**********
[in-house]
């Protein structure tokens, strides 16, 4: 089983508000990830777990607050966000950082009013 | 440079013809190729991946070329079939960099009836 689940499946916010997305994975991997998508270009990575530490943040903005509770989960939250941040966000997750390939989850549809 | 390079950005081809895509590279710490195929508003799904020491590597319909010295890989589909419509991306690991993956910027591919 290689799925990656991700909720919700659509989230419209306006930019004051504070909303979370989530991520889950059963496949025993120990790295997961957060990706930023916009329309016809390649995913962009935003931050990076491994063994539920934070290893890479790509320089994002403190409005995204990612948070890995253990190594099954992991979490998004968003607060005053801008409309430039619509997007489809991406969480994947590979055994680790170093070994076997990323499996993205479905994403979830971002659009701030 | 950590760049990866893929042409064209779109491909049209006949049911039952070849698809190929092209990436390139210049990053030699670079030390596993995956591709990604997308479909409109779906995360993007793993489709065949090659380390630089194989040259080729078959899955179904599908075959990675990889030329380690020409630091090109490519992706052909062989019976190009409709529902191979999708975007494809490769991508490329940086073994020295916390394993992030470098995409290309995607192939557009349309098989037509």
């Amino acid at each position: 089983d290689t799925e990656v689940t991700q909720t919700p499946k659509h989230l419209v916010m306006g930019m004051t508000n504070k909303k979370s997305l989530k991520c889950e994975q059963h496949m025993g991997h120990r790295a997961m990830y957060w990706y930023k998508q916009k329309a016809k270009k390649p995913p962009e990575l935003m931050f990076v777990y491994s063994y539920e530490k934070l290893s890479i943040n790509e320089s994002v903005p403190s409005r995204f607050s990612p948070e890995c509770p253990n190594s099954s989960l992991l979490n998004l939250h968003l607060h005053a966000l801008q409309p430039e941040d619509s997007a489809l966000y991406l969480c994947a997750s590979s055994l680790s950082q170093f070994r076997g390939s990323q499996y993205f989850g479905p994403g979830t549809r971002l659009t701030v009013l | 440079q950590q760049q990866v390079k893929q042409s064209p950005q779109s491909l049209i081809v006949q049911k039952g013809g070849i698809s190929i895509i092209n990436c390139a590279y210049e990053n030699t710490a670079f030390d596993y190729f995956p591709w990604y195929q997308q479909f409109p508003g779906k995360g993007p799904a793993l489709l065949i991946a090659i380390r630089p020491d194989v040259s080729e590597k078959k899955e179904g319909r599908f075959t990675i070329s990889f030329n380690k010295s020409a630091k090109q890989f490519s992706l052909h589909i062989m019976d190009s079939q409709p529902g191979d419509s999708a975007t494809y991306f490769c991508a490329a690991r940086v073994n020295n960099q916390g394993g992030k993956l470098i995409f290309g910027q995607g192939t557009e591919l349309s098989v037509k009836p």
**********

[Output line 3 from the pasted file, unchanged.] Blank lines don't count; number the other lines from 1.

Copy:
């Amino acid at each position: 089983d290689t799925e990656v689940t991700q909720t919700p499946k659509h989230l419209v916010m306006g930019m004051t508000n504070k909303k979370s997305l989530k991520c889950e994975q059963h496949m025993g991997h120990r790295a997961m990830y957060w990706y930023k998508q916009k329309a016809k270009k390649p995913p962009e990575l935003m931050f990076v777990y491994s063994y539920e530490k934070l290893s890479i943040n790509e320089s994002v903005p403190s409005r995204f607050s990612p948070e890995c509770p253990n190594s099954s989960l992991l979490n998004l939250h968003l607060h005053a966000l801008q409309p430039e941040d619509s997007a489809l966000y991406l969480c994947a997750s590979s055994l680790s950082q170093f070994r076997g390939s990323q499996y993205f989850g479905p994403g979830t549809r971002l659009t701030v009013l | 440079q950590q760049q990866v390079k893929q042409s064209p950005q779109s491909l049209i081809v006949q049911k039952g013809g070849i698809s190929i895509i092209n990436c390139a590279y210049e990053n030699t710490a670079f030390d596993y190729f995956p591709w990604y195929q997308q479909f409109p508003g779906k995360g993007p799904a793993l489709l065949i991946a090659i380390r630089p020491d194989v040259s080729e590597k078959k899955e179904g319909r599908f075959t990675i070329s990889f030329n380690k010295s020409a630091k090109q890989f490519s992706l052909h589909i062989m019976d190009s079939q409709p529902g191979d419509s999708a975007t494809y991306f490769c991508a490329a690991r940086v073994n020295n960099q916390g394993g992030k993956l470098i995409f290309g910027q995607g192939t557009e591919l349309s098989v037509k009836p």